Recycle your stacks of plastic garden pots Saturday and Sunday at Twin Cities Bachman's Garden Centers during store hours. If discarded in garbage cans, plastic pots take up space in landfills and do not readily decompose. Bachman's also will accept plastic trays and hanging baskets, Make sure pots are clean and remove metal hangers from hanging baskets before recycling. Do not bring household plastic or clay pots. Go to www.bachmans.com for more information.Father's Day Tractor Show
Kids and grownups can imagine what it would be like to drive a Pixall Super Jack sweet corn picker and other vintage and modern tractors from 9 a.m. to 6 p.m. Saturday and Sunday at Pahl's Market, 6885 160th St., Apple Valley.
Activities include tractor climbing, ice cream social, fairy garden demonstrations and craft beer tasting. Tractor experts will answer questions on everything from horsepower to tractor models. Call 952-431-4345 or go to www.pahls.com.Hort Society Open House
Still have holes to fill in your garden? The Minnesota State Horticultural Society Spring Open House features a plant sale, in-store specials and door prizes. While you're there, browse the exhibits by Wild Ones. Busse Gardens and others. The Open House is from 9 a.m. to 1 p.m. Saturday at MSHS, 2705 Lincoln Drive, Roseville. Call 651-643-3601 or go to www.northerngardener.org.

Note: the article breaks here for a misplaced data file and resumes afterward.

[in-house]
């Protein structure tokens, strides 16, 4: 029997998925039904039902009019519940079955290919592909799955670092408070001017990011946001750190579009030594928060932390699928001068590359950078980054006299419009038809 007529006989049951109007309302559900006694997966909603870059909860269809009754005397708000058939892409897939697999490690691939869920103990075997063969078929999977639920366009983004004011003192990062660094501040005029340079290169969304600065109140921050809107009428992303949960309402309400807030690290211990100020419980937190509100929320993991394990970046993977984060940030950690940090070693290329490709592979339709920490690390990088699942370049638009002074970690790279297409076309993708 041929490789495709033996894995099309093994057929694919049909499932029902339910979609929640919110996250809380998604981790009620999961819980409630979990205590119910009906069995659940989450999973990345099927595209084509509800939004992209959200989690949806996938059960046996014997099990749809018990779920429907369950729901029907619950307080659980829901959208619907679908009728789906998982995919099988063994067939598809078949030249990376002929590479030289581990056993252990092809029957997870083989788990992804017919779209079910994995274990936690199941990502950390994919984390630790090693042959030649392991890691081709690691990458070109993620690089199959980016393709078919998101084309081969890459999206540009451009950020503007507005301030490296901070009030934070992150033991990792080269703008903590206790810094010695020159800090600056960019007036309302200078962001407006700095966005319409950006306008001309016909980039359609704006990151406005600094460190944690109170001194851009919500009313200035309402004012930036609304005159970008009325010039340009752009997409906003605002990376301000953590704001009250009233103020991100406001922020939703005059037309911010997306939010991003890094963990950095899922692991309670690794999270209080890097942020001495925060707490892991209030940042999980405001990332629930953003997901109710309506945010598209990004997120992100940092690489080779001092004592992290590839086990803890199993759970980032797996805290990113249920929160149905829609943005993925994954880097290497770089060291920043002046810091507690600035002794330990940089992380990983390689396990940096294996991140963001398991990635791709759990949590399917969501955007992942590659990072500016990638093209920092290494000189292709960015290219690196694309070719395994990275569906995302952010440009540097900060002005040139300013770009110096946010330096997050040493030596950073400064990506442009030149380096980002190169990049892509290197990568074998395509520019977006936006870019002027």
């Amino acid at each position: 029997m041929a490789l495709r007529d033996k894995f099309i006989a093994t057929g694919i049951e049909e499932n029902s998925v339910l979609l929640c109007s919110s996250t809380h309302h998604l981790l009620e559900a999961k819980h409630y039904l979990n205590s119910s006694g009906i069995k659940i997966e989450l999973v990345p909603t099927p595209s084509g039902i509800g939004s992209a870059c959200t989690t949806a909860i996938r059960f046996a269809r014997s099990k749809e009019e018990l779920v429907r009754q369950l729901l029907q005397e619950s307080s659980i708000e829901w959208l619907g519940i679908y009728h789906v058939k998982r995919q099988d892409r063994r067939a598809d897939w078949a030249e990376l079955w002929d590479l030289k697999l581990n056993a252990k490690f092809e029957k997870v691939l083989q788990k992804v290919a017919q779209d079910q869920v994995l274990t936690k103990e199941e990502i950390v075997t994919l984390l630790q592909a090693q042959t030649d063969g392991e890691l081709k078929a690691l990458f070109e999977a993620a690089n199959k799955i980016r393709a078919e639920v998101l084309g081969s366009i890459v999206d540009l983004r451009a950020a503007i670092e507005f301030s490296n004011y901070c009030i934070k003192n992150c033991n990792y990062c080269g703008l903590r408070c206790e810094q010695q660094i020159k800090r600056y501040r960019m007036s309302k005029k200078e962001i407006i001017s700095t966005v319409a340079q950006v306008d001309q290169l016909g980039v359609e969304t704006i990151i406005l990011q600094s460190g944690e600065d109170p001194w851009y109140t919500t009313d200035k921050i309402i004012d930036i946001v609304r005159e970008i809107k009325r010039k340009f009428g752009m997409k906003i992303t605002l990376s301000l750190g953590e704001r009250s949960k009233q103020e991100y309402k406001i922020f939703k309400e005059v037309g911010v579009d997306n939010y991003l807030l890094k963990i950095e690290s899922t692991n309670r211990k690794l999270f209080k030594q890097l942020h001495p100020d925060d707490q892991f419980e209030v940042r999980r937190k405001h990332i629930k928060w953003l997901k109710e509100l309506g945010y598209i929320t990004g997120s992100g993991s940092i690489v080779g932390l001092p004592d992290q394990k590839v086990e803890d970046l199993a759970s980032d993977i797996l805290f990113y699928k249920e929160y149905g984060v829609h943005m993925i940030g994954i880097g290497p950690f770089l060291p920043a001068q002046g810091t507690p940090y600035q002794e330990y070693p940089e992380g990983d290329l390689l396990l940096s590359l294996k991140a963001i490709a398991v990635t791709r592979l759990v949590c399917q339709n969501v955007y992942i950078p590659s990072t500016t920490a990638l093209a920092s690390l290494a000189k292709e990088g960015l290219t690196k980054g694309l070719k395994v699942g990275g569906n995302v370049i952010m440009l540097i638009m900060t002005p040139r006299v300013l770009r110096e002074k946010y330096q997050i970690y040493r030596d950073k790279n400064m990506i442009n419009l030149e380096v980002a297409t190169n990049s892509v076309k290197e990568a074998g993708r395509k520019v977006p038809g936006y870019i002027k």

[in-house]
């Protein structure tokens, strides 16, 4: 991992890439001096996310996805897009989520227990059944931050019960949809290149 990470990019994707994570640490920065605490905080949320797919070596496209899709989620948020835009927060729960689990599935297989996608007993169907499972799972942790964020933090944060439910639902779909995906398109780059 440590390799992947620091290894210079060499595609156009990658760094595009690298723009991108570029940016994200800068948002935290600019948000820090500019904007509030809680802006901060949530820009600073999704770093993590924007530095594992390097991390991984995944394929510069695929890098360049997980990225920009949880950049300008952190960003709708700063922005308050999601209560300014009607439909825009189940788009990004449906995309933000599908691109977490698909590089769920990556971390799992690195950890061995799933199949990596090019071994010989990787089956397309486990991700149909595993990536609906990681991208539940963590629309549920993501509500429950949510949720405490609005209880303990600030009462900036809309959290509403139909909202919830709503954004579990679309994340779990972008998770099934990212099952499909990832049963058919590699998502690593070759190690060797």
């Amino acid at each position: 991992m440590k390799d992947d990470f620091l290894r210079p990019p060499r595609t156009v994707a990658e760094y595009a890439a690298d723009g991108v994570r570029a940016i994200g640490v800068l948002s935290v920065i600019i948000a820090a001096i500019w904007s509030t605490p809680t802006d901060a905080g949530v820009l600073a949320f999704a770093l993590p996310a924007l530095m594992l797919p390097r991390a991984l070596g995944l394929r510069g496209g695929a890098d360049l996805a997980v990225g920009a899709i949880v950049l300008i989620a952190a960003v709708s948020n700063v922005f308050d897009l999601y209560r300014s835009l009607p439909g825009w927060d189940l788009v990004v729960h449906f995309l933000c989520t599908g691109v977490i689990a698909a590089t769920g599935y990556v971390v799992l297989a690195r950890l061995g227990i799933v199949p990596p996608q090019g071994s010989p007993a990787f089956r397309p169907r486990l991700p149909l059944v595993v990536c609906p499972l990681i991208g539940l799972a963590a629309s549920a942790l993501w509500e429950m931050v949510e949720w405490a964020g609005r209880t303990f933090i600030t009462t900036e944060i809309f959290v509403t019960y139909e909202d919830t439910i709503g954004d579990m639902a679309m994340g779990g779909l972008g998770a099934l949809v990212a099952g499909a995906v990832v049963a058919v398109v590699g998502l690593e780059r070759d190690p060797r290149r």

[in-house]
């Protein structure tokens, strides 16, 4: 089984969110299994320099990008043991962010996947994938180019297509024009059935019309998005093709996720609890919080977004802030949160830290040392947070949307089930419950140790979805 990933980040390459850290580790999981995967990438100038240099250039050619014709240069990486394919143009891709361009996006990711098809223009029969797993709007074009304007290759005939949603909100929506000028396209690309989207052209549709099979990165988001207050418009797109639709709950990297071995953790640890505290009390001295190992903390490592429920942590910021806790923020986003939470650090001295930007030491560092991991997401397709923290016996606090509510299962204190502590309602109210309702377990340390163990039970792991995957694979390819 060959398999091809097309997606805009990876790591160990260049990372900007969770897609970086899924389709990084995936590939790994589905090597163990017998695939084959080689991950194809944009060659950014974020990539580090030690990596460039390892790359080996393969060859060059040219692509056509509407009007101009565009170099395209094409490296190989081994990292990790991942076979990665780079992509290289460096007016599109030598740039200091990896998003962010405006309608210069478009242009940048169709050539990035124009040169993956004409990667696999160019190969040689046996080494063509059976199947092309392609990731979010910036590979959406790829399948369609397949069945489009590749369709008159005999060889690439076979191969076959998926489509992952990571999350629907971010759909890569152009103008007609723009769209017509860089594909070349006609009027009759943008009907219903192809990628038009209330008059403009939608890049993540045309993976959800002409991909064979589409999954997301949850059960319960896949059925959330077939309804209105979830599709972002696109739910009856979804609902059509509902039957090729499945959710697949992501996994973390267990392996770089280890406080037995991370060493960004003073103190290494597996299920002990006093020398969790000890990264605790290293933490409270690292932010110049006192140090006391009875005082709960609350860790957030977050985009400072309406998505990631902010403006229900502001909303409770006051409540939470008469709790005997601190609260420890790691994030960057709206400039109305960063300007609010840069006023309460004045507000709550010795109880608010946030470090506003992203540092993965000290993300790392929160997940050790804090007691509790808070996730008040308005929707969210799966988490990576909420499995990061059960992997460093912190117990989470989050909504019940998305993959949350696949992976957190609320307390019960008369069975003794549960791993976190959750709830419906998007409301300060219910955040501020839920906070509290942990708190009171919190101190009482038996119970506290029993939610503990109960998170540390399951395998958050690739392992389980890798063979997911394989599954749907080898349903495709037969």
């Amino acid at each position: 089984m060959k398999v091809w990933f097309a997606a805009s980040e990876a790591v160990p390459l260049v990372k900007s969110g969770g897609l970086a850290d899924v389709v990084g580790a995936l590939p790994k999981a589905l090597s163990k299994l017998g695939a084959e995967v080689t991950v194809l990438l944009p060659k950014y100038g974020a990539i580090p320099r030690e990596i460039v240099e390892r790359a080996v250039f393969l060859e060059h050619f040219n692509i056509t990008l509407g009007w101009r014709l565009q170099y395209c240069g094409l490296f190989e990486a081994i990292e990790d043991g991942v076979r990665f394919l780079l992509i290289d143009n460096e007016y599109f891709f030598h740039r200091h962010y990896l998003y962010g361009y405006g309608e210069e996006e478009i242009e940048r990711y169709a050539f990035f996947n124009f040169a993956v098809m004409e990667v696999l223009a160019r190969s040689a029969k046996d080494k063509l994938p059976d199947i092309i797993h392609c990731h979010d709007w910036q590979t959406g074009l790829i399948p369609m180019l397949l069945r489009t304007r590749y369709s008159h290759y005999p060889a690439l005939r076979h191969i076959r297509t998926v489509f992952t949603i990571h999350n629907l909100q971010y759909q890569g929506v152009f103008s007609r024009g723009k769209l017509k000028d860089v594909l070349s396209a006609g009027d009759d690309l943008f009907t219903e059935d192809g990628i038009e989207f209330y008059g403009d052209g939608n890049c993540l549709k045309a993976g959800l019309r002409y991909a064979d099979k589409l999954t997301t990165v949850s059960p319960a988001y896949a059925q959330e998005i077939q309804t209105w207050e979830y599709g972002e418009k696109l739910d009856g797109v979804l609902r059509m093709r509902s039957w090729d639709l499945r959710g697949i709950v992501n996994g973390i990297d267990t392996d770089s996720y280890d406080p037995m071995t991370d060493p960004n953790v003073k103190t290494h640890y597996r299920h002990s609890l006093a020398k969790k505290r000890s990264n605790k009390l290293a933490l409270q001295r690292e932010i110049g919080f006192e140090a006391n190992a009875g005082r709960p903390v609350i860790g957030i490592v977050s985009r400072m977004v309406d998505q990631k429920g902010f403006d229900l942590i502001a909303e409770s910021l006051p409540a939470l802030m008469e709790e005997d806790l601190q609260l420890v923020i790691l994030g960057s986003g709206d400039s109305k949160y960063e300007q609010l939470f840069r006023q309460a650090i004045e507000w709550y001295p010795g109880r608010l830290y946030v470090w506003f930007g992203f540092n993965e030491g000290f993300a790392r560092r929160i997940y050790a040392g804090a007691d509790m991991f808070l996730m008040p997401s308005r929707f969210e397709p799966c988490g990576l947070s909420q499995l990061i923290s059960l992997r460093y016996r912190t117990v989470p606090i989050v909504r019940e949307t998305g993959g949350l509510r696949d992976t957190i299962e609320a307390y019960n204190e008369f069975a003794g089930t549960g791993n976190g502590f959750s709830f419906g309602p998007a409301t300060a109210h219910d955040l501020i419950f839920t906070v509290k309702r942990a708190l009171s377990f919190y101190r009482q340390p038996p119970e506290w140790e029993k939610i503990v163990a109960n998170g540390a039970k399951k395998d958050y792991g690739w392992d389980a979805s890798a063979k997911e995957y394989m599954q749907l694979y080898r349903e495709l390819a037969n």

LYNN UNDERWOODVertical gardening
Think you don't have enough space for a garden, or one that has trailing vines? Aw, grow up.
That's the advice of Rhonda Massingham Hart in "Vertical Vegetables & Fruit: Creative Gardening Techniques for Growing Up in Small Spaces" (Storey Publishing, $16.95).
This master gardener from Washington state gives loads of helpful tips on propping up plants on all manner of trellises, fences and racks. She gives step-by-step instructions on building the supports, including stringing up slings to support larger fruit and veggies, such as melons and pumpkins. Hart even shows how to garden in an artful tower of tilted pots, an architectural stack of cinderblocks and a hanging cloth shoe bag. Her ideas are practical -- and practically endless.
Hart assures readers their plants will get more air, be freer from soil-borne disease and easier to check for pests because they're up and off the ground. She devotes individual chapters to annual vining vegetables and perennial fruits, offers a primer on how to choose varieties and lists resources for vertical gardening supplies at the end.
NANCY CROTTI, SPECIAL TO THE STAR TRIbune